About ten years ago I bought a DVD player from the Blockbuster in Finchley. It cost me £200. I could have got a much better one for that sort of money but you see this one came with 50 free movies! Bargain!
Well the DVD player is long gone but the movies remain for two reasons, firstly and ironically the cheap double sided discs would not play properly in the cheap DVD player they came free with and secondly, despite starring such luminaries as Brad Pitt, Kevin Spacey and Russell Crowe they are uniformly awful. Seriously, the biggest film of the bunch is The Lawnmower Man!
As the years have rolled by they have sat on my shelf in the ‘I’ll get round to them some day’ pile and what better reason to get stuck into them than to inflict my reviews on you gentle people.
As well as a review I shall be giving them a mark out of five which will not only be an indication of quality but a prediction of their very immediate future:
***** Might actually keep
**** Attempt to sell on Ebay
*** Straight to the nearest charity shop
** Straight to the nearest bin
* Will give away as a gift to anyone who makes me listen to Coldplay
So here goes…
For this episode we take another trip into the murky depths of the Drama boxset (I’ve got to start ticking these bastards off!) for a film about a sport I have no interest in. My spirits weren’t exactly high but my fears were somewhat unwarranted as this one turned out OK. Not, you know, great, but OK, which at this stage in proceedings, I consider a win.
Split Decisions stars Gene Hackman and a bunch of actors for whom IMDB was invented. The phrase “What’s he been in?” has never been uttered quite so many times by your humble reviewer, and as such I shall do my best to describe the actors to you in the most familiar way I know how.
So, Gene plays a cop (we know this because briefly dons a policeman’s uniform, although this fails to become an important plot point) who also helps train his two boxer sons played by Cabal from Nightbreed and The Lawnmower Man. Except that Lawmower Man has gone off to the big city to seek his fame and fortune with a bigger boxing promoter, much to the chagrin of his father who is training his more loyal and level headed son for the Olympics.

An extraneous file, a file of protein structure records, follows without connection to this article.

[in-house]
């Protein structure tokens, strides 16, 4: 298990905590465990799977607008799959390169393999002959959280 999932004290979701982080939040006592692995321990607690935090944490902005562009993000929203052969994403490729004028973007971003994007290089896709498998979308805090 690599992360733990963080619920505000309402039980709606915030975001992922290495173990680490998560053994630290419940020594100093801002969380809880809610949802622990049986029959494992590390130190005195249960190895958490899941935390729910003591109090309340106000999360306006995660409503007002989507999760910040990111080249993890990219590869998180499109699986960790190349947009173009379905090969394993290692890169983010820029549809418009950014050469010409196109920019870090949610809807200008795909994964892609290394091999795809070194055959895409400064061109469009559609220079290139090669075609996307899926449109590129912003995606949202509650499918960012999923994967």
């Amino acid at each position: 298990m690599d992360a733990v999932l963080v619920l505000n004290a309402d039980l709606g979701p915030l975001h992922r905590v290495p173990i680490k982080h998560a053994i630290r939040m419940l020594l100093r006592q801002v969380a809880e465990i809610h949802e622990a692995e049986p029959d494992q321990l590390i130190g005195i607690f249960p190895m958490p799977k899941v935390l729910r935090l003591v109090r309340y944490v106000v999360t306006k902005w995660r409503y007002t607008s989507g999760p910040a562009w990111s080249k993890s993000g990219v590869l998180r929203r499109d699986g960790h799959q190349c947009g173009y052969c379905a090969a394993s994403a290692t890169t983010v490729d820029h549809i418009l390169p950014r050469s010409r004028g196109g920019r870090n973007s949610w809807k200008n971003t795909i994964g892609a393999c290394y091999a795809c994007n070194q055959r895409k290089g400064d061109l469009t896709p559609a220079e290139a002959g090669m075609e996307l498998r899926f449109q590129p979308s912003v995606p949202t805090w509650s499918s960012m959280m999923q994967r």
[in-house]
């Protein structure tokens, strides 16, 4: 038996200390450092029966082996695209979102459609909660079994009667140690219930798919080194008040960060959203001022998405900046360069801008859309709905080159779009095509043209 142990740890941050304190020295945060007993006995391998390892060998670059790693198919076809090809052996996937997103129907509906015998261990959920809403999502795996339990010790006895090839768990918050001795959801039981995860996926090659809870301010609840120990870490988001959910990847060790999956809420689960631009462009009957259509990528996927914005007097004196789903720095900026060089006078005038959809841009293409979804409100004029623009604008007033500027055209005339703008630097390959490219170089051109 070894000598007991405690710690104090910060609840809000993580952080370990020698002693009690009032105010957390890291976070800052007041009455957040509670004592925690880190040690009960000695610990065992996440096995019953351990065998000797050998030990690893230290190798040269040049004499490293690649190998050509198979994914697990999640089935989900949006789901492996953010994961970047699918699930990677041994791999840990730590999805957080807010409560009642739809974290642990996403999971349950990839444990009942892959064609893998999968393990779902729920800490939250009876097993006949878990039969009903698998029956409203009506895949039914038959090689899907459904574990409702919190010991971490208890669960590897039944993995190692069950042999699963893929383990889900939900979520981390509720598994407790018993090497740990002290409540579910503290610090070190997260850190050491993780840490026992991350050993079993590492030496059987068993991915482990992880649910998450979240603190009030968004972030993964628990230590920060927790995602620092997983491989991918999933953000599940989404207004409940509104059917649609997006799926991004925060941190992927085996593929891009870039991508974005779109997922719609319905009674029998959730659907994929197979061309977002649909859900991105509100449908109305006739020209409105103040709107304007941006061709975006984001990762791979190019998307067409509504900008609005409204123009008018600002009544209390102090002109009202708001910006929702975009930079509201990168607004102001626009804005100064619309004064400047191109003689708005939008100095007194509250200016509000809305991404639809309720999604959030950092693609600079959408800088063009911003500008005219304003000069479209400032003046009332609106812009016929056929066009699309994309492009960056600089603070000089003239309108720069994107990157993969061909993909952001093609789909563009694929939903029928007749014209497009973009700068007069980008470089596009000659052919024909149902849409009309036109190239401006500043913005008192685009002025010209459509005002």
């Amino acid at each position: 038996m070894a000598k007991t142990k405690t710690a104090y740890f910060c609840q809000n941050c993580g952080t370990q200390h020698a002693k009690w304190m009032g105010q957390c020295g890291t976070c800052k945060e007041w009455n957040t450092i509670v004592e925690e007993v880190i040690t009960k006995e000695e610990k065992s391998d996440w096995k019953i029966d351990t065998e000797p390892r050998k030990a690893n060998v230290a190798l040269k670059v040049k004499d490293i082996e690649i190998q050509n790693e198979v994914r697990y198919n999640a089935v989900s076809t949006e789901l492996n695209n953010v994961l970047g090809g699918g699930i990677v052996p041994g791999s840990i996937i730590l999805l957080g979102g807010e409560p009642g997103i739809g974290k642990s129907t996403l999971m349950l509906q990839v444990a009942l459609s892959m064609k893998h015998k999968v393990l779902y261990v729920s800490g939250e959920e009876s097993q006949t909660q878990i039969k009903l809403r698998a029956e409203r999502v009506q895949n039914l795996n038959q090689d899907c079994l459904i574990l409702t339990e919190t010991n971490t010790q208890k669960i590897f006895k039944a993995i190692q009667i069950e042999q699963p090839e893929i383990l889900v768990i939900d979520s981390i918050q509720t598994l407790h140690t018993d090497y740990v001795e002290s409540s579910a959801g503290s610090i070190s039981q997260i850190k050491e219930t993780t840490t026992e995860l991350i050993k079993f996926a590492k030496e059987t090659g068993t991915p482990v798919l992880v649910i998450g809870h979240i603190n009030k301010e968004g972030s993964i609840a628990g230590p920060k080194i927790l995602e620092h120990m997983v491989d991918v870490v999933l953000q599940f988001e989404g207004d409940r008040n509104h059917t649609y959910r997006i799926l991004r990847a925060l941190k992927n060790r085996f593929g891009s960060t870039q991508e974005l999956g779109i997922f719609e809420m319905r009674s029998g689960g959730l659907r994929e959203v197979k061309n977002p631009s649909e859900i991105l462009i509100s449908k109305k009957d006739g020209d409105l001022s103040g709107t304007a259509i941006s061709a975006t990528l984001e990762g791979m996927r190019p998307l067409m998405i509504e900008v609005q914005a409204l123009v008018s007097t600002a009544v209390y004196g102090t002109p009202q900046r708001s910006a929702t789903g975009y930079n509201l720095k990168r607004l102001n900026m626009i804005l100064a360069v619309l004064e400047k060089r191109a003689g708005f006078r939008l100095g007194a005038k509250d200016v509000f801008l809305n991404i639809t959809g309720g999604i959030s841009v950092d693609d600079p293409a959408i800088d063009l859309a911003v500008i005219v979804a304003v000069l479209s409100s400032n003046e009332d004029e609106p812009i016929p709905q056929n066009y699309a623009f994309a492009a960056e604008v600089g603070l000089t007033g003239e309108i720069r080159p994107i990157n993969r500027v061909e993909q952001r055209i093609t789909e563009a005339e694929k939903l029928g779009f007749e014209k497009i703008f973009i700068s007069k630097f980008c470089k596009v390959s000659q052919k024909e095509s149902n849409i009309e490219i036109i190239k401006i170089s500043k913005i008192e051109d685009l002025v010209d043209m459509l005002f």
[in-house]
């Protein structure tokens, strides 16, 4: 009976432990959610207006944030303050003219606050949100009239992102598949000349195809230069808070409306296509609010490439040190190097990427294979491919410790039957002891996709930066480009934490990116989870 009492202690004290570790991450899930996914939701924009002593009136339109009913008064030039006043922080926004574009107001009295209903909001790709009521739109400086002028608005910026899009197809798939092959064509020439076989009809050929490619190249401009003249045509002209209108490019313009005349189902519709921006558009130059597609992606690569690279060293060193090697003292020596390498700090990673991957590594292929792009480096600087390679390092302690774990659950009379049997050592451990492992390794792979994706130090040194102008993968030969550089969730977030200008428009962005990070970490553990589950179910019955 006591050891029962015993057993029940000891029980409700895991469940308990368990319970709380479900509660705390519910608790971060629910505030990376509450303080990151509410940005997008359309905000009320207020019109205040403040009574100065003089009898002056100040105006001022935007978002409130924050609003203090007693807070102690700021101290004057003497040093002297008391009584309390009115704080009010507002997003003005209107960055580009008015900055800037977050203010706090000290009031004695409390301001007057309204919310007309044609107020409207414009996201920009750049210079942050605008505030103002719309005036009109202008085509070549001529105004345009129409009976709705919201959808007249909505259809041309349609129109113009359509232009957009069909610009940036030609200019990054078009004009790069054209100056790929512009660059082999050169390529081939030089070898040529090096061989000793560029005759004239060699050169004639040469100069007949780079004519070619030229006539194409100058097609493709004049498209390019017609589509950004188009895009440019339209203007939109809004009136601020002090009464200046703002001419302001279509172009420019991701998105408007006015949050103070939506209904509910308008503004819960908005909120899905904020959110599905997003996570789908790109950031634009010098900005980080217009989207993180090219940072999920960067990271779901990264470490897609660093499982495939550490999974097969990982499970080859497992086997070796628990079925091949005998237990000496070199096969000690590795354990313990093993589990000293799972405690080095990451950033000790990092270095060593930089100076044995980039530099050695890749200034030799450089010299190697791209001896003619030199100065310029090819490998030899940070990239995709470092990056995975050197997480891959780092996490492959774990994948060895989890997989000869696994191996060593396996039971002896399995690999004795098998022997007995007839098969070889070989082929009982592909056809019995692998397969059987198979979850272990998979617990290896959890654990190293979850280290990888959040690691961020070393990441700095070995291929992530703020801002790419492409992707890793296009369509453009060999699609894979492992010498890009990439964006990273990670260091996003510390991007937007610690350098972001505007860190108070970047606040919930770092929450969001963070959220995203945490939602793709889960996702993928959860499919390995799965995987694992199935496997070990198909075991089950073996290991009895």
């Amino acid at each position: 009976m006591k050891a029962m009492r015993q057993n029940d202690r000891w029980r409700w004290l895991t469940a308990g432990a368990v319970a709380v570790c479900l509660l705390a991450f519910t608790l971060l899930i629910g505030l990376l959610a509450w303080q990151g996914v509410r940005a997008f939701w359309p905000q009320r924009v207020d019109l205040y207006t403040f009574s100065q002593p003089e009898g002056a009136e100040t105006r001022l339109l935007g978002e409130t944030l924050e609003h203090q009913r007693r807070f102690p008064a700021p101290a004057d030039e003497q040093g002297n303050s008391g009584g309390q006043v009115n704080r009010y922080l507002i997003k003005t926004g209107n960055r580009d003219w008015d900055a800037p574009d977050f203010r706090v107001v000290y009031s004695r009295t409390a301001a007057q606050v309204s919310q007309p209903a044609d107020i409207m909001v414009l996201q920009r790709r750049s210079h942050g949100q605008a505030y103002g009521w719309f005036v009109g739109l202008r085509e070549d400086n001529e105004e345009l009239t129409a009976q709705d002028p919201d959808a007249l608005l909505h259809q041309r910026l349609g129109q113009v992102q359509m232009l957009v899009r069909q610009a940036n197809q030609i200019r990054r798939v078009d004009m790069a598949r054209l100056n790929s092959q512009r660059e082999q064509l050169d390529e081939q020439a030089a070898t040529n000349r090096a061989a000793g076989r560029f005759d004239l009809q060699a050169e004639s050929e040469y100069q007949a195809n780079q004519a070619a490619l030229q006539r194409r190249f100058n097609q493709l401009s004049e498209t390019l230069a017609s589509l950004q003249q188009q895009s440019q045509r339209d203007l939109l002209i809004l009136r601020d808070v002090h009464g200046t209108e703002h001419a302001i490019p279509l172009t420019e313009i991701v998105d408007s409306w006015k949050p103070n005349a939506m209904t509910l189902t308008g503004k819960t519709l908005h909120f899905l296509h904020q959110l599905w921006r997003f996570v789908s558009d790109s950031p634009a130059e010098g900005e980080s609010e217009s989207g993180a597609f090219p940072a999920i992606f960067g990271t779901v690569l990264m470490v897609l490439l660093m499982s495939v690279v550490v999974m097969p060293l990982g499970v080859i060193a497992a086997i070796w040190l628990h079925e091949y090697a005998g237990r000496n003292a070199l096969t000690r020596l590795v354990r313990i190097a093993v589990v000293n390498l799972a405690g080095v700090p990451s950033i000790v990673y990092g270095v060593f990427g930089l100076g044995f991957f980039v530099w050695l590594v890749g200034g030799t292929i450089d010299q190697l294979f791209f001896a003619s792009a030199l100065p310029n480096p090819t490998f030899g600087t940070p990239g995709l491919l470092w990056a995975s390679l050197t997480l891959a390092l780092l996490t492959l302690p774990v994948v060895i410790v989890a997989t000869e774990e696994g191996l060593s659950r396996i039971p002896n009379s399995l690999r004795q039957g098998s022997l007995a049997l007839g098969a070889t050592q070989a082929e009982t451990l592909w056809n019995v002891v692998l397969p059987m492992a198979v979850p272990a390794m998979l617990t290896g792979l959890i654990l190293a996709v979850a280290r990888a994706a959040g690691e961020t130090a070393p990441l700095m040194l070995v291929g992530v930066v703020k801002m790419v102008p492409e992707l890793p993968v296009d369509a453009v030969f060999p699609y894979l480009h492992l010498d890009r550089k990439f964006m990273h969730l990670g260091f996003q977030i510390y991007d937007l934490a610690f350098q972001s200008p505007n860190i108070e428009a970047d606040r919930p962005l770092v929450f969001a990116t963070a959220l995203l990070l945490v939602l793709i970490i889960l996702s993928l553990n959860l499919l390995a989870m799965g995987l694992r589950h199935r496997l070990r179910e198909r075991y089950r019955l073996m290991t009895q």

When Lawnmower returns home he is approached by a shady boxing promoter (played by Mr. Strickland from Back To The Future) who wants him to take a dive in a fight against his prizefighter in return for a pay off. When he refuses, Mr. Strickland has the slacker beaten up and thrown from a window to his death. Marty McFly got off lightly!
Cabal decides that the best way to avenge his brother’s death is to get into the ring with the prizefighter (and aforementioned defenestrator) even though he’s clearly way out of his league and will almost certainly get pummeled to death. CUE TRAINING MONTAGE!
Well the big fight comes and things go pretty much as expected with poor Cabal getting his ass handed to him on a plate. Then, suddenly, he wins, and the police arrest all of the guilty parties. Cue near carbon copy of the freeze frame from Rocky. Seriously that how it ends! He’s on the ropes when he suddenly launches a volley of blows out of nowhere and defeats the guy. I can only assume the writer was right up his deadline on this one.
Well despite the ridiculously abrupt ending, this one wasn’t all that bad, the story is pretty derivative (seriously how many loved one’s deaths have been avenged in 80’s cinema?), but the cast are pretty strong. Hackman has little to do but not as little as The Girl From Flashdance. Oh did I not mention that The Girl From Flashdance was in this? Well that’s because she does NOTHING! It’s not that she’s in only a few scenes. She’s in lots of scenes, sitting in the background, looking a little worried, kissing the hero. Hers is one of the most underwritten characters I’ve ever seen, and she’s the only bloody woman in it (unless you count ‘Sexy Round Announcer Lady’ as a meaty feminine role)! She does has one scene with some dialogue but the main point of that scene appears to be so she can lean out of a window dressed like this –
I’m not even exaggerating. Most of the dialogue revolves around how she probably shouldn’t be leaning out of a window dressed like that. Germaine Greer this is not. Some versions of the DVD even have her on the cover next to Hackman, clearly to capitalise on her Flashdance fame, which is even more insulting.
But all gripes aside, this one was a whole lot better that some of the other dreck I’ve been forced to endure during this series. It rolls along fairly painlessly and for once I didn’t feel entirely like an hour and a half of my life had just hemorrhaged into the ether.
Cheesy Sci-Fi next time I think. I feel like I’ve earned it.